“There are obvious monetary benefits to doing things the natural way as well. Walking and biking are far more natural activities than car-driving. And they also come with enormous financial and health benefits. Nature-based leisure activities often come with a very low price tag, especially when done close to home. When you’re planning your own free time, you should start with the natural activities, like just walking somewhere, having lunch in the park, reading a book down by the creek, and biking around town to get things done. Only after these basic, satisfying things are accomplished, do you even need to think about doing anything else with your time. There’s already so much to be done out there!”
5. Possessions do not satisfy our deepest needs, but the right experiences do.
We have a tendency to think that the next material purchase will finally be the purchase that makes us happy and brings us lasting joy. But this is never the case.
We all seek fulfillment in life and the most common misconception on how to obtain this fulfillment is through material possessions. Luckily for us, experiences can bring us real satisfaction in a variety of ways, as Lyubomirsky explains:
“Even when basic physical needs are met, people still crave competence, autonomy, and connections with other people. An experience, rather than a possession, is more likely to address one or more of these needs. For example, even the most mundane activity—such as buying groceries or visiting the doctor—becomes fun when a friend comes along. Activities are more naturally shared, anticipated, and relived with others, and doing so can build and strengthen relationships. Experiences often involve unexpected challenges or adventures, which can help us learn and build competence. Conversely, once bought, continuing to possess something is rarely a challenge, unless one has overspent and a creditor is repossessing.”
6. Products invite comparisons, but experiences stand apart.
This is by far my favorite reason why experiences are better than possessions. With possessions, we have a tendency to compare what we have with what others have. This comparison game never makes us happy. But experiences are much less likely to be compared.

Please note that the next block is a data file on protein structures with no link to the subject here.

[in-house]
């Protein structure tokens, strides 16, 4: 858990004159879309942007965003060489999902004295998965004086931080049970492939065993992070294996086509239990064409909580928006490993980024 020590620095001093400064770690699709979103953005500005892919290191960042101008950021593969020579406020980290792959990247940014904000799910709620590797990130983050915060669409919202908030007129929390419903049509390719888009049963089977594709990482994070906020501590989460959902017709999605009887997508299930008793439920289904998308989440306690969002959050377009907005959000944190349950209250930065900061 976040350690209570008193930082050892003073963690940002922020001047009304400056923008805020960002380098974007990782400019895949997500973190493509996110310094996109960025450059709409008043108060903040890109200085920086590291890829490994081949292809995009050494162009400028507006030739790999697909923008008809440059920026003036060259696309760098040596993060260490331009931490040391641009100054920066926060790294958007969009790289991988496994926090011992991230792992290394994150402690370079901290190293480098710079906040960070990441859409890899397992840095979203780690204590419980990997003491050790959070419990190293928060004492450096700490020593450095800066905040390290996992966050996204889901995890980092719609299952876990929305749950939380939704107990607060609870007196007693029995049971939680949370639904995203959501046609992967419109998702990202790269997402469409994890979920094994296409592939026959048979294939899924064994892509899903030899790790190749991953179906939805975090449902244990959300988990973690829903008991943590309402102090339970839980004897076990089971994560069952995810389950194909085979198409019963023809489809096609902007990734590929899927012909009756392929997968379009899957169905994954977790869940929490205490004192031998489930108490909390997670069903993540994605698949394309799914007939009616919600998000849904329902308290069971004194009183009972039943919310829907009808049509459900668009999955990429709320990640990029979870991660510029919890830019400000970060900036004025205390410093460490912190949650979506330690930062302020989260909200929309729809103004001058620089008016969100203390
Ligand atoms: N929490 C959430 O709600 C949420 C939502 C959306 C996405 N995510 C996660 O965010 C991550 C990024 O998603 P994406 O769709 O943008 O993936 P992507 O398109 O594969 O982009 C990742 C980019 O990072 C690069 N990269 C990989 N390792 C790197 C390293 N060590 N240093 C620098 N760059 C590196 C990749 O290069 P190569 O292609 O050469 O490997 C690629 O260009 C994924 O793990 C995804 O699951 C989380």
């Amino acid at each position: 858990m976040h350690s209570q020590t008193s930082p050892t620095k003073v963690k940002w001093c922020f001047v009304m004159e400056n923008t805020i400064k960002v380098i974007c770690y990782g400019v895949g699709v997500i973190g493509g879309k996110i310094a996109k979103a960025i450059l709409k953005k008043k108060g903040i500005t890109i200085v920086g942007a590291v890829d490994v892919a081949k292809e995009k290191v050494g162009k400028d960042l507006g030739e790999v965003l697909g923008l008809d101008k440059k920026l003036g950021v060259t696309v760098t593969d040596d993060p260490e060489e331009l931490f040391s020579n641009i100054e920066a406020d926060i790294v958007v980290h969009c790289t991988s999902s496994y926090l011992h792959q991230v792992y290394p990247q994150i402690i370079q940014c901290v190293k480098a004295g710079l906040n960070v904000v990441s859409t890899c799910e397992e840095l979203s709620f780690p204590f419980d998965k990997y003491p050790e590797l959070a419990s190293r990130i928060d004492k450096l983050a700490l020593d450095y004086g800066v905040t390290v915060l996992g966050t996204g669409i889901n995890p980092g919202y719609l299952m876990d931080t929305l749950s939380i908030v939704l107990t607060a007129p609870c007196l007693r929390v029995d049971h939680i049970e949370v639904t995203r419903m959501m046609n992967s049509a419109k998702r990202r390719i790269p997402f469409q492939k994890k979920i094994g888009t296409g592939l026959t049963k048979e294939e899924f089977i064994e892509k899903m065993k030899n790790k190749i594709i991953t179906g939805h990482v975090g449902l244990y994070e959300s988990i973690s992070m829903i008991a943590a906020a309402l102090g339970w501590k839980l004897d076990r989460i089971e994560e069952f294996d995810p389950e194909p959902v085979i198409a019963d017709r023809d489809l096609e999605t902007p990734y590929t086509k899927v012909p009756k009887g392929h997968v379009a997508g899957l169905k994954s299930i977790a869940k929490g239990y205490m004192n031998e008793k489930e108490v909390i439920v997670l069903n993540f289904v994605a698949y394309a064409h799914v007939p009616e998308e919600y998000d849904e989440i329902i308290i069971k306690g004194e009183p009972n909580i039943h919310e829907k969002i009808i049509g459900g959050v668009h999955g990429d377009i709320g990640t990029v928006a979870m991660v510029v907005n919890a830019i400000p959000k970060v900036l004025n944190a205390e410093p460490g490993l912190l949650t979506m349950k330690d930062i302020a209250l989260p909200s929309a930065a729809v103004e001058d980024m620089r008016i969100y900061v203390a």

Lyubomirsky illustrates how experiences are far more resistant to comparisons:
“No sooner does one buy a 30 GB iPod than a 40 GB version hits the market at the same price. But trips, adventures, and excursions, because they are richer, more variable, and more individualized, resist comparisons to a larger degree. One pair of newlyweds explores a California beach while another jets to a Costa Rican rainforest. Unless one works as a travel agent, equating the two vacations takes a Thrift 35 good deal of effort and imagination. Also, the crucial aspects of any memorable experience may be the most difficult to compare. Even if Sally had gone scuba diving like her roommate, she would not have had the same awe-inspiring glimpse of a whale shark. Although Ben’s honeymoon was shorter than that of his friends, only he enjoyed the company of his wife.”
7. We are the sum of our experiences, not our possessions.
Our possessions do not define us. Since possessions are material in nature, they’re prone to breaking, being lost, or simply being forgotten. They’re often temporary. But experiences craft us into who we are. All experiences – especially difficult ones – shape us and mold us as people.
Lyubomirsky points out:
“People identify with their experiences far more than their possessions. Possessions always remain apart from us—tucked away on a shelf or in storage. But experiences are encoded into our existence and our ‘affective endowments’. They become a part of us—in our minds and memories. One cannot help but carry them everywhere.”
These seven reasons illustrate exactly why experiences are better than possessions. They’re free, they bring us fulfillment, and they provide us with lasting happiness. And the best part of all? You don’t even have to leave your own backyard to have memorable experiences.